Civil War II

The second U.S. civil war began in 2015 as a war of words and the polarization of political parties. No one even took one candidate in particular seriously until he unexpectedly won his disunified party’s nomination. He rose on the back of extremism, repeatedly touting “the good old days” when words were countered with physical violence.  Voters watched in horror as the candidate’s xenophobic rhetoric turned to  phallic comparisons and graphic misogyny.  But many still supported him. Some embraced the candidate’s boldness, while others claimed that if elected, the candidate would quickly tone it down and become more presidential. But this was an election year unlike any we had ever seen, and I was embarrassed for our country. I was sure that voters on both sides of the aisle would have been able to see Donald Trump for the narcissistic autocrat that he is; it seemed pretty obvious to me. By October, though, it became clear that no one cared enough about violence, xenophobia, mysogynism, or even democracy. All of the Trump supporters I talked to wanted just one thing: to keep Clinton out, and even though she won the popular vote by more than three million, most voters seemed content to let the defunct electoral college rule the day. Instead of blaming Russia or gerrymandering, each political side was more than happy to point fingers at the failures of the other.

As 2017 unfolded with the White House in complete disarray, our commander-in-chief drew the battle lines. He was not to blame for the troubles besieging the presidency, he  of said,  it was Obama,  Clinton, or the Democrats.  Despite his demonstrated lack of leadership, like soldiers preparing for war, politicians fell immediately into a carefully strategized construction with one group on the right and the other on the left; the front lines running directly through the house and the senate. Continue reading

Let’s Talk Trump

I’m reentering the conversation.

First of all, let me be clear about my church membership. I haven’t left. I guess you could say I’m working my way back, even though I never fully left in the first place. If you were under the impression that I had left, I apologize that I wasn’t fully clear in my previous blog post. It’s just with so many active members vocally celebrating the election of a man who fell under broad LDS condemnation over his misogyny, racism, and general moral inappropriateness during his candidacy, I seriously needed a lot of space.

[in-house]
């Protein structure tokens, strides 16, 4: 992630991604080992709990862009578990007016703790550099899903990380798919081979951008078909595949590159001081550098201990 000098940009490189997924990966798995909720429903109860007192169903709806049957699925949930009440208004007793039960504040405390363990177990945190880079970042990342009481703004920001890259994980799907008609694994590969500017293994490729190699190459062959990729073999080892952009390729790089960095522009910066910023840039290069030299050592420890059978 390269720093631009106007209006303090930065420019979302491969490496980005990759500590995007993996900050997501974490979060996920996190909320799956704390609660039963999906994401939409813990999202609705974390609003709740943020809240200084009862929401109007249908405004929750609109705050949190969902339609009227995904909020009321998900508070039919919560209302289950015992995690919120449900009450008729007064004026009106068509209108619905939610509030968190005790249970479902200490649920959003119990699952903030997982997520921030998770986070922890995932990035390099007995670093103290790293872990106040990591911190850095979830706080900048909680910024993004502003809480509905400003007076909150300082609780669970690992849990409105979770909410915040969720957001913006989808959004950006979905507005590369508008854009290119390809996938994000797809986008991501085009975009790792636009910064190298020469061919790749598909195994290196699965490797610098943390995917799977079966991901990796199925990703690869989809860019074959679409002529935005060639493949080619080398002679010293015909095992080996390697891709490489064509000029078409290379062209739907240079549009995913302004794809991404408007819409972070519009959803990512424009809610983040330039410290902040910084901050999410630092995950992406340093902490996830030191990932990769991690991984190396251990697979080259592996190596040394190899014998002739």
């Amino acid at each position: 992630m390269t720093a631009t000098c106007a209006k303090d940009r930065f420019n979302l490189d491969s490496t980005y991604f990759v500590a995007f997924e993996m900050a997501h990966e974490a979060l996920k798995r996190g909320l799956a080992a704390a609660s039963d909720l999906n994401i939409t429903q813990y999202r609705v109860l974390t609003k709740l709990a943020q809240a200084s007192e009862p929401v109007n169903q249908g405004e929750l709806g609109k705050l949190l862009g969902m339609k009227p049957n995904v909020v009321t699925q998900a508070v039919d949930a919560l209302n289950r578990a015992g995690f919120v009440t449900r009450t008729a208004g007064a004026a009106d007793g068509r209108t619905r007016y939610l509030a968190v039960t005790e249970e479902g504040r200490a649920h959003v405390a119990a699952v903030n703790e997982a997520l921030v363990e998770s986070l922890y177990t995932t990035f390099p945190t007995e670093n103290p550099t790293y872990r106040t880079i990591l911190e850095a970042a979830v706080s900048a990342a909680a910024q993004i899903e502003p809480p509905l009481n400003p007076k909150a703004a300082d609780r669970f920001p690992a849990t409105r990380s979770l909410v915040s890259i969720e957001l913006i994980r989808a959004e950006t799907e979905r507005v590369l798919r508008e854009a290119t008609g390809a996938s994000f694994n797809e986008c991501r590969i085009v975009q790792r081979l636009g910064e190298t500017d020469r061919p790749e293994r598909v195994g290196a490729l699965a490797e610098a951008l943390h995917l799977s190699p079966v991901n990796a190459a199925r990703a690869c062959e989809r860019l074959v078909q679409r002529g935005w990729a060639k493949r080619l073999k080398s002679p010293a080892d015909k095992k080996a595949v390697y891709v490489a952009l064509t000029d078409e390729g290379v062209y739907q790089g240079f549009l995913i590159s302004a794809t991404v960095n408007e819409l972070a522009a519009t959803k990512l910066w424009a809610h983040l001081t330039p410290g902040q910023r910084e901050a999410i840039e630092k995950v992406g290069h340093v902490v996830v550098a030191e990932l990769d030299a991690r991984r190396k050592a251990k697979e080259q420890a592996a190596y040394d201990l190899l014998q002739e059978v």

I could not even be in the same room as anyone in Utah talking politics after November 8. From that time, until the inauguration, the amount of angst I was experiencing multiplied. It got to the point where I studiously avoided Facebook, and I could not even retreat to the relative safety of blogging. I did NOT want to deal with any thoughts or opinions on the man many call our president. I still can’t bring myself say the words president and Trump in the same sentence. (Looks like I just did it–and to be honest, I didn’t like it at all.)

I really struggled with acknowledging the actual validity of this election, when it was so obvious that there was interference, and given the man’s penchant for taking pecuniary advantage of people, I’m sure there was money involved. After all, money talks, and people were listening, especially old white men. And if you are an old white man who is offended by that remark, I have just one question; why are you reading my blog? Continue reading

Teddy Roosevelt’s Definition of “American”

A couple of weeks ago, a friend posted this meme on his Facebook page. My attempt to engage in a discussion regarding TR’s statement was vociferously shut down by another “friend”, so my opinion appears as today’s blog post.

Teddy Roosevelt (“TR”) makes some serious assumptions based on opinion and misunderstanding of the human experience in this statement.   It’s a short statement, but it redefines the term “American,” changing it from an adjective describing a person’s place of origin or inhabitants, to a determination of patriotism.

When I asked what TR’s definition of American is, I had the tables turned on me.  I was asked how I define myself as an American.  I responded, “I define myself as an individual, part of many groups. I am also German, Jew,  American, Mormon, female . . . I don’t let those groups define me.” I define myself in many ways, but according to TR, there’s a problem with that.  He says that tolerance of people based upon race and place of origin “is predicated upon the person’s becoming in every facet an American . . . There can be no divided allegiance here.”

Crap.  I’m in trouble.  But I was born here, so does that mean I am exempt from these requirements of patriotism?